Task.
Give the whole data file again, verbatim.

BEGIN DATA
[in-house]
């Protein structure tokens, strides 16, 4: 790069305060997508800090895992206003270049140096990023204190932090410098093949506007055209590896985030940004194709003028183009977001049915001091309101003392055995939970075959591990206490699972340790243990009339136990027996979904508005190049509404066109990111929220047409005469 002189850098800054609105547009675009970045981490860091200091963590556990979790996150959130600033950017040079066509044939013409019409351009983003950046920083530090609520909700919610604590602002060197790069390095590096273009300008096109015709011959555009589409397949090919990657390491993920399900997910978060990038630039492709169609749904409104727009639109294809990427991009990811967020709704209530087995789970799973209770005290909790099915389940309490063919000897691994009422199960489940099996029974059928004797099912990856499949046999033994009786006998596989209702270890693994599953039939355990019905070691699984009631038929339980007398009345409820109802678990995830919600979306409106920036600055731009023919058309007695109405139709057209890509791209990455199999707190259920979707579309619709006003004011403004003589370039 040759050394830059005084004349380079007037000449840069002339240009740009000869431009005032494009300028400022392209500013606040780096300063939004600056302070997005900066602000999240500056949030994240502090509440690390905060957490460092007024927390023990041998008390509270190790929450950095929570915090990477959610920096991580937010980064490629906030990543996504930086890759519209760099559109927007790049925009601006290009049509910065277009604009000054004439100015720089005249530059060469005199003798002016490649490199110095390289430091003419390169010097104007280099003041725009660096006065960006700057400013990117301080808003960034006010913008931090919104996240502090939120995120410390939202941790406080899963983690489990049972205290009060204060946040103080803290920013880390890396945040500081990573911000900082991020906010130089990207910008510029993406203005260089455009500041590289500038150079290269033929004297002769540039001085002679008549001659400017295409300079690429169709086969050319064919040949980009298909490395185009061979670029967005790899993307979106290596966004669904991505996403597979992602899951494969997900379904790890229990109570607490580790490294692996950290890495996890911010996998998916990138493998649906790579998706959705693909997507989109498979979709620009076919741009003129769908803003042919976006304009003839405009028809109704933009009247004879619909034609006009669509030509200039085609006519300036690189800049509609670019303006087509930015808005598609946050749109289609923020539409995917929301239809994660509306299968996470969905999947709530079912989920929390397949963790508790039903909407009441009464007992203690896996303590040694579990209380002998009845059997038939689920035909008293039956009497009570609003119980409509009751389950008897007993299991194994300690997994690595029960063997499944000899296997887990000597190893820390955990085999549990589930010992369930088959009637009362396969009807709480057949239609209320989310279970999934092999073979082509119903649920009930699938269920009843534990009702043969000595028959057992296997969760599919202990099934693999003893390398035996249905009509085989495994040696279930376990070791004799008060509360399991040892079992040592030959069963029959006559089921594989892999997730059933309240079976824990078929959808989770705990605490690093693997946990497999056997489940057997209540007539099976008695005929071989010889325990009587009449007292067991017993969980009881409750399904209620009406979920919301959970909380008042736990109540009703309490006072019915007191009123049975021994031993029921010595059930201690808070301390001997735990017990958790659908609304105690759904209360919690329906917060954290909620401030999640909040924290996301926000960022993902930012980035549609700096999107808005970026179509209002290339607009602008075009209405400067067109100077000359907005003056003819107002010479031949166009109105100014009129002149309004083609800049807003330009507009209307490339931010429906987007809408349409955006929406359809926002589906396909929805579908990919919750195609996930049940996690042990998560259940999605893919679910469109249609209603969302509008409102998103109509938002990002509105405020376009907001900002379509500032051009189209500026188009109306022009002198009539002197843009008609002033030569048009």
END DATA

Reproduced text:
[in-house]
């Protein structure tokens, strides 16, 4: 790069305060997508800090895992206003270049140096990023204190932090410098093949506007055209590896985030940004194709003028183009977001049915001091309101003392055995939970075959591990206490699972340790243990009339136990027996979904508005190049509404066109990111929220047409005469 002189850098800054609105547009675009970045981490860091200091963590556990979790996150959130600033950017040079066509044939013409019409351009983003950046920083530090609520909700919610604590602002060197790069390095590096273009300008096109015709011959555009589409397949090919990657390491993920399900997910978060990038630039492709169609749904409104727009639109294809990427991009990811967020709704209530087995789970799973209770005290909790099915389940309490063919000897691994009422199960489940099996029974059928004797099912990856499949046999033994009786006998596989209702270890693994599953039939355990019905070691699984009631038929339980007398009345409820109802678990995830919600979306409106920036600055731009023919058309007695109405139709057209890509791209990455199999707190259920979707579309619709006003004011403004003589370039 040759050394830059005084004349380079007037000449840069002339240009740009000869431009005032494009300028400022392209500013606040780096300063939004600056302070997005900066602000999240500056949030994240502090509440690390905060957490460092007024927390023990041998008390509270190790929450950095929570915090990477959610920096991580937010980064490629906030990543996504930086890759519209760099559109927007790049925009601006290009049509910065277009604009000054004439100015720089005249530059060469005199003798002016490649490199110095390289430091003419390169010097104007280099003041725009660096006065960006700057400013990117301080808003960034006010913008931090919104996240502090939120995120410390939202941790406080899963983690489990049972205290009060204060946040103080803290920013880390890396945040500081990573911000900082991020906010130089990207910008510029993406203005260089455009500041590289500038150079290269033929004297002769540039001085002679008549001659400017295409300079690429169709086969050319064919040949980009298909490395185009061979670029967005790899993307979106290596966004669904991505996403597979992602899951494969997900379904790890229990109570607490580790490294692996950290890495996890911010996998998916990138493998649906790579998706959705693909997507989109498979979709620009076919741009003129769908803003042919976006304009003839405009028809109704933009009247004879619909034609006009669509030509200039085609006519300036690189800049509609670019303006087509930015808005598609946050749109289609923020539409995917929301239809994660509306299968996470969905999947709530079912989920929390397949963790508790039903909407009441009464007992203690896996303590040694579990209380002998009845059997038939689920035909008293039956009497009570609003119980409509009751389950008897007993299991194994300690997994690595029960063997499944000899296997887990000597190893820390955990085999549990589930010992369930088959009637009362396969009807709480057949239609209320989310279970999934092999073979082509119903649920009930699938269920009843534990009702043969000595028959057992296997969760599919202990099934693999003893390398035996249905009509085989495994040696279930376990070791004799008060509360399991040892079992040592030959069963029959006559089921594989892999997730059933309240079976824990078929959808989770705990605490690093693997946990497999056997489940057997209540007539099976008695005929071989010889325990009587009449007292067991017993969980009881409750399904209620009406979920919301959970909380008042736990109540009703309490006072019915007191009123049975021994031993029921010595059930201690808070301390001997735990017990958790659908609304105690759904209360919690329906917060954290909620401030999640909040924290996301926000960022993902930012980035549609700096999107808005970026179509209002290339607009602008075009209405400067067109100077000359907005003056003819107002010479031949166009109105100014009129002149309004083609800049807003330009507009209307490339931010429906987007809408349409955006929406359809926002589906396909929805579908990919919750195609996930049940996690042990998560259940999605893919679910469109249609209603969302509008409102998103109509938002990002509105405020376009907001900002379509500032051009189209500026188009109306022009002198009539002197843009008609002033030569048009």